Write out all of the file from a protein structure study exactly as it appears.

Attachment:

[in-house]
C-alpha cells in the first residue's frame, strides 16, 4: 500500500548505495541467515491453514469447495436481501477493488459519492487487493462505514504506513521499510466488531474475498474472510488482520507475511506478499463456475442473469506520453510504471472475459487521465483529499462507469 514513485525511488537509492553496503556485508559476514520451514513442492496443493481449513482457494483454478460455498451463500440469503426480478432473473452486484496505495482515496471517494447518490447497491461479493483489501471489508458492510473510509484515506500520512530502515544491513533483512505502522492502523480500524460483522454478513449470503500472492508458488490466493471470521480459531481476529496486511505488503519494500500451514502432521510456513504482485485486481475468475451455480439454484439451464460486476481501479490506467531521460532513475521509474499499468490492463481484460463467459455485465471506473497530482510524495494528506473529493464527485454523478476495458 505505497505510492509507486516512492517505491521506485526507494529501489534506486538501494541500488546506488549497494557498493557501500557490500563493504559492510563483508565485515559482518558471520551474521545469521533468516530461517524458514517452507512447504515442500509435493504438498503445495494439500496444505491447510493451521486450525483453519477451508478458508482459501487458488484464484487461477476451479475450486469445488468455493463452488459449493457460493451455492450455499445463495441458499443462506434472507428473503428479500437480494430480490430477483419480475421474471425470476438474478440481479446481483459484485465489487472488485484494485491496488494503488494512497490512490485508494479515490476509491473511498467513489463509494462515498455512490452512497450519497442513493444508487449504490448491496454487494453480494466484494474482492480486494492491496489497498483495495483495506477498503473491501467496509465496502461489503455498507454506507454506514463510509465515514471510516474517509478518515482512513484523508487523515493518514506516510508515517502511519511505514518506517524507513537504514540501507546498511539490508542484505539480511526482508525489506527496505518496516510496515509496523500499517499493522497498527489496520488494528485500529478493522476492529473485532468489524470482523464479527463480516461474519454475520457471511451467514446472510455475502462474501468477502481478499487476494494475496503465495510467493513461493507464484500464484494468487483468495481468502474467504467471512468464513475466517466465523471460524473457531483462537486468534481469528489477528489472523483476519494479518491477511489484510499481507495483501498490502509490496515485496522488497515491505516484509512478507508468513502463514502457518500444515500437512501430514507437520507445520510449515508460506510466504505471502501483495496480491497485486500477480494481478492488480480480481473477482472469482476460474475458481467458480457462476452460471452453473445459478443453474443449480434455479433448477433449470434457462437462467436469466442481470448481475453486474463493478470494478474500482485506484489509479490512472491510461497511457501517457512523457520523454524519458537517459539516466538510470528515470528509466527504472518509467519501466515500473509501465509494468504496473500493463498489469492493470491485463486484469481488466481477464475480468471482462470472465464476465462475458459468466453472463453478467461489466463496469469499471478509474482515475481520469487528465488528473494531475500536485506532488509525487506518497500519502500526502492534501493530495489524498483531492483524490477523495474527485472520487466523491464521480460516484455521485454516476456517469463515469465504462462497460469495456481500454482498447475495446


[in-house]
C-alpha cells in the first residue's frame, strides 16, 4: 500500500548505495541467515491453514469447495436481501477493488459519492487487493462505514504506513521499510466488531474475498474472510488482520507475511506478499463456475442473469506520453510504471472475459487521465483529499462507469 514513485525511488537509492553496503556485508559476514520451514513442492496443493481449513482457494483454478460455498451463500440469503426480478432473473452486484496505495482515496471517494447518490447497491461479493483489501471489508458492510473510509484515506500520512530502515544491513533483512505502522492502523480500524460483522454478513449470503500472492508458488490466493471470521480459531481476529496486511505488503519494500500451514502432521510456513504482485485486481475468475451455480439454484439451464460486476481501479490506467531521460532513475521509474499499468490492463481484460463467459455485465471506473497530482510524495494528506473529493464527485454523478476495458 505505497505510492509507486516512492517505491521506485526507494529501489534506486538501494541500488546506488549497494557498493557501500557490500563493504559492510563483508565485515559482518558471520551474521545469521533468516530461517524458514517452507512447504515442500509435493504438498503445495494439500496444505491447510493451521486450525483453519477451508478458508482459501487458488484464484487461477476451479475450486469445488468455493463452488459449493457460493451455492450455499445463495441458499443462506434472507428473503428479500437480494430480490430477483419480475421474471425470476438474478440481479446481483459484485465489487472488485484494485491496488494503488494512497490512490485508494479515490476509491473511498467513489463509494462515498455512490452512497450519497442513493444508487449504490448491496454487494453480494466484494474482492480486494492491496489497498483495495483495506477498503473491501467496509465496502461489503455498507454506507454506514463510509465515514471510516474517509478518515482512513484523508487523515493518514506516510508515517502511519511505514518506517524507513537504514540501507546498511539490508542484505539480511526482508525489506527496505518496516510496515509496523500499517499493522497498527489496520488494528485500529478493522476492529473485532468489524470482523464479527463480516461474519454475520457471511451467514446472510455475502462474501468477502481478499487476494494475496503465495510467493513461493507464484500464484494468487483468495481468502474467504467471512468464513475466517466465523471460524473457531483462537486468534481469528489477528489472523483476519494479518491477511489484510499481507495483501498490502509490496515485496522488497515491505516484509512478507508468513502463514502457518500444515500437512501430514507437520507445520510449515508460506510466504505471502501483495496480491497485486500477480494481478492488480480480481473477482472469482476460474475458481467458480457462476452460471452453473445459478443453474443449480434455479433448477433449470434457462437462467436469466442481470448481475453486474463493478470494478474500482485506484489509479490512472491510461497511457501517457512523457520523454524519458537517459539516466538510470528515470528509466527504472518509467519501466515500473509501465509494468504496473500493463498489469492493470491485463486484469481488466481477464475480468471482462470472465464476465462475458459468466453472463453478467461489466463496469469499471478509474482515475481520469487528465488528473494531475500536485506532488509525487506518497500519502500526502492534501493530495489524498483531492483524490477523495474527485472520487466523491464521480460516484455521485454516476456517469463515469465504462462497460469495456481500454482498447475495446